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Toll-like receptors in the pathogenesis of autoimmune diseases: recent and emerging translational developments

Authors Duffy L, O'Reilly S

Received 27 April 2016

Accepted for publication 21 June 2016

Published 22 August 2016 Volume 2016:5 Pages 69—80

DOI https://doi.org/10.2147/ITT.S89795

Checked for plagiarism Yes

Review by Single anonymous peer review

Peer reviewer comments 3

Editor who approved publication: Professor Michael Shurin


Laura Duffy, Steven C O’Reilly

Immunology and Cell Biology Group, Faculty of Health and Life Sciences, Northumbria University, Newcastle upon Tyne, UK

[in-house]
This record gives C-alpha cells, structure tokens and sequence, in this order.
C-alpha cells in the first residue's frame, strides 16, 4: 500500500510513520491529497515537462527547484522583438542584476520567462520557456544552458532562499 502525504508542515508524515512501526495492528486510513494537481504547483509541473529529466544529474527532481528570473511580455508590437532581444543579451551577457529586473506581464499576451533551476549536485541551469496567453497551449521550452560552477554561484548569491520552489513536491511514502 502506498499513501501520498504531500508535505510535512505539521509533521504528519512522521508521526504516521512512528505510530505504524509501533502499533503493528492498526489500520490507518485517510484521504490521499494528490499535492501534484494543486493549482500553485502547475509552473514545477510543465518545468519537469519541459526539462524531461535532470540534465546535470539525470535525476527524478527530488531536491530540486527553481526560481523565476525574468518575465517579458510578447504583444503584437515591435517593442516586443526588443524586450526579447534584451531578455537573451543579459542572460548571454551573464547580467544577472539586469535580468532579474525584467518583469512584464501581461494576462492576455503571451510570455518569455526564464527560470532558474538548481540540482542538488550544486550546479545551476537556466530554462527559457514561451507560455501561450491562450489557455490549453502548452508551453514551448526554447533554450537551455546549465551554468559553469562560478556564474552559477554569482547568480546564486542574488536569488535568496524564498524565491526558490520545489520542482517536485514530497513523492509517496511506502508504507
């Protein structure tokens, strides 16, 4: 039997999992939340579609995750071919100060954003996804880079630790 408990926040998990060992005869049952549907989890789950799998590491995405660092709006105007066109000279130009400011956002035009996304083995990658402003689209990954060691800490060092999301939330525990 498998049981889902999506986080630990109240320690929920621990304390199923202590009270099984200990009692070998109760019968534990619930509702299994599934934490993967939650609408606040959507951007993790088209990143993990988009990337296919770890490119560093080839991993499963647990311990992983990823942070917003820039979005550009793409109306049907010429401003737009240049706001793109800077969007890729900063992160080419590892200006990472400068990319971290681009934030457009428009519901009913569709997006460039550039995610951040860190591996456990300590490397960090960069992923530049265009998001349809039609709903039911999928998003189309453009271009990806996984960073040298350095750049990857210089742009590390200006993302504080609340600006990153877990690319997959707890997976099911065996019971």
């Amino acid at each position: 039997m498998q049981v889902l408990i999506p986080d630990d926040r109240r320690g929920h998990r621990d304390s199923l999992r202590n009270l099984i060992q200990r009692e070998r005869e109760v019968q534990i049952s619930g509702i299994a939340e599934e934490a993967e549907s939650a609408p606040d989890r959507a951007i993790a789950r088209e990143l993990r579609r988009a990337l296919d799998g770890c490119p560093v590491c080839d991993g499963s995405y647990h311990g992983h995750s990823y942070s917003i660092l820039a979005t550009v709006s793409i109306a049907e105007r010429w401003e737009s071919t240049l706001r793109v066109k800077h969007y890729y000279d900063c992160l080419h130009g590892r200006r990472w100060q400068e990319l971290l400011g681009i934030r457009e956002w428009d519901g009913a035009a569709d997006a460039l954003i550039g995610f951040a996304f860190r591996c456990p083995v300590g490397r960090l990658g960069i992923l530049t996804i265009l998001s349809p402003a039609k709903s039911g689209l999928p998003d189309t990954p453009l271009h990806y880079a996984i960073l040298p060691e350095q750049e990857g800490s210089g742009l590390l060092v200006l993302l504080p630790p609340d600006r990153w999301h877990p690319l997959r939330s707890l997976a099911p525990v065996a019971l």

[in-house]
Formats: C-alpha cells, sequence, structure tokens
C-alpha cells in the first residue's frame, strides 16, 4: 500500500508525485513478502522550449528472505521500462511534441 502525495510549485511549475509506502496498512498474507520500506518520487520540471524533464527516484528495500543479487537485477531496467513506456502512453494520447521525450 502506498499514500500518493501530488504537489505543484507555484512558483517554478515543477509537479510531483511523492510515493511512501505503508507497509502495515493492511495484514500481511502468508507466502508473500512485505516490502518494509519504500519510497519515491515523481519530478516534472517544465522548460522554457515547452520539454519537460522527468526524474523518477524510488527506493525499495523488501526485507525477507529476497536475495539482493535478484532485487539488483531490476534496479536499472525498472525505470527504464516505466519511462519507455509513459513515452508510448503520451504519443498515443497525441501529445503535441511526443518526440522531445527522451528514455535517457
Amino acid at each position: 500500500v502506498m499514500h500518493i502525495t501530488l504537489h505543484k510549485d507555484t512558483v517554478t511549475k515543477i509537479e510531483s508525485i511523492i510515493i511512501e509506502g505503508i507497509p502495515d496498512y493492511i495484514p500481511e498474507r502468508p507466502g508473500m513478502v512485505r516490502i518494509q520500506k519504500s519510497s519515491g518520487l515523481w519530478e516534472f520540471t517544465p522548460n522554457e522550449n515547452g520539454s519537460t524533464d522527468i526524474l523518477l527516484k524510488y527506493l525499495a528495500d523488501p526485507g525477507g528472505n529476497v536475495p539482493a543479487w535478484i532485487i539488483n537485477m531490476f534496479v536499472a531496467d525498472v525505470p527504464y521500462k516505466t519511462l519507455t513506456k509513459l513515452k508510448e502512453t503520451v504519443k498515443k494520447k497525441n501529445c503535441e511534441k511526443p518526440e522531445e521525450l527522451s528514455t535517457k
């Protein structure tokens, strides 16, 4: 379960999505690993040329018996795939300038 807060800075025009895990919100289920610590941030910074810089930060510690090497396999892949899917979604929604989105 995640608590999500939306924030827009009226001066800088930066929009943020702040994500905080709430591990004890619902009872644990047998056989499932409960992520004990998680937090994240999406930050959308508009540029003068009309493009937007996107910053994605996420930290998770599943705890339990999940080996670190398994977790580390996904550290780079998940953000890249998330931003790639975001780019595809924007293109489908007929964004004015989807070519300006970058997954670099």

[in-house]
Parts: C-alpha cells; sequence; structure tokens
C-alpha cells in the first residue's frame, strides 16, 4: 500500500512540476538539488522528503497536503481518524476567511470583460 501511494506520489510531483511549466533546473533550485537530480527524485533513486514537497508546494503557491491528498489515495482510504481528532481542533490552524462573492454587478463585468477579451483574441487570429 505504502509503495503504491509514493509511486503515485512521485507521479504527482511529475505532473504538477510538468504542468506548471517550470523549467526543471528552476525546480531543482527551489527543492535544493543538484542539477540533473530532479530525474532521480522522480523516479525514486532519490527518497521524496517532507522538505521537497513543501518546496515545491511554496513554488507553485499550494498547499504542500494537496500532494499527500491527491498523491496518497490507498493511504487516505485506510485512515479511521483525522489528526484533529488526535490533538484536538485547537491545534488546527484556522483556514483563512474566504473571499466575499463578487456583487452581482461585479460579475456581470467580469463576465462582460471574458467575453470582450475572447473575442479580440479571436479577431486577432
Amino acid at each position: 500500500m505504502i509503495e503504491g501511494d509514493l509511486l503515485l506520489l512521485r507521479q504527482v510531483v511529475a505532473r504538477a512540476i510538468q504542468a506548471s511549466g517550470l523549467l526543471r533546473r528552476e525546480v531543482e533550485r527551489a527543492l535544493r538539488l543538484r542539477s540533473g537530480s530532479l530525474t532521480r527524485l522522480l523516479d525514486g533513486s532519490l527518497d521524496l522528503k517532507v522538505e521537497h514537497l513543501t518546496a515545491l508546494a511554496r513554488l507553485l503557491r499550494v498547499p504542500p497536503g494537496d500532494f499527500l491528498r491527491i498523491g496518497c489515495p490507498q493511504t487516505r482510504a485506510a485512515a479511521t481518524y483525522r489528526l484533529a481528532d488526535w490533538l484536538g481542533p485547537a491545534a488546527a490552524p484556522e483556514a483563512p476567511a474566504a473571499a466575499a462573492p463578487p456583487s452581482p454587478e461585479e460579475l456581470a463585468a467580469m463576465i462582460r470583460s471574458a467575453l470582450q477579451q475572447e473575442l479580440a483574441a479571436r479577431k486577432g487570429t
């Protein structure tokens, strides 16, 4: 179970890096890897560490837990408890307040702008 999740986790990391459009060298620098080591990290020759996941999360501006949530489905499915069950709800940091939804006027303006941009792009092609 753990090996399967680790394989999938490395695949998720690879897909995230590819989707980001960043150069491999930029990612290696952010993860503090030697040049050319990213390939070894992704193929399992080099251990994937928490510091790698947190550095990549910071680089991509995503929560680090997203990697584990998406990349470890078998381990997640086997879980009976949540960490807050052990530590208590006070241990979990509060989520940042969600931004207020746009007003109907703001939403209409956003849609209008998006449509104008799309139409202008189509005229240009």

Abstract: Autoinflammatory diseases are defined as the loss of self-tolerance in which an inflammatory response to self-antigens occurs, which are a significant global burden. Toll-like receptors are key pattern recognition receptors, which integrate signals leading to the activation of transcription factors and ultimately proinflammatory cytokines. Recently, it has become apparent that these are at the nexus of autoinflammatory diseases making them viable and attractive drug targets. The aim of this review was to evaluate the role of innate immunity in autoinflammatory conditions alongside the role of negative regulation while suggesting possible therapeutic targets.

Keywords: autoimmunity, toll-like receptors, danger signals, arthritis

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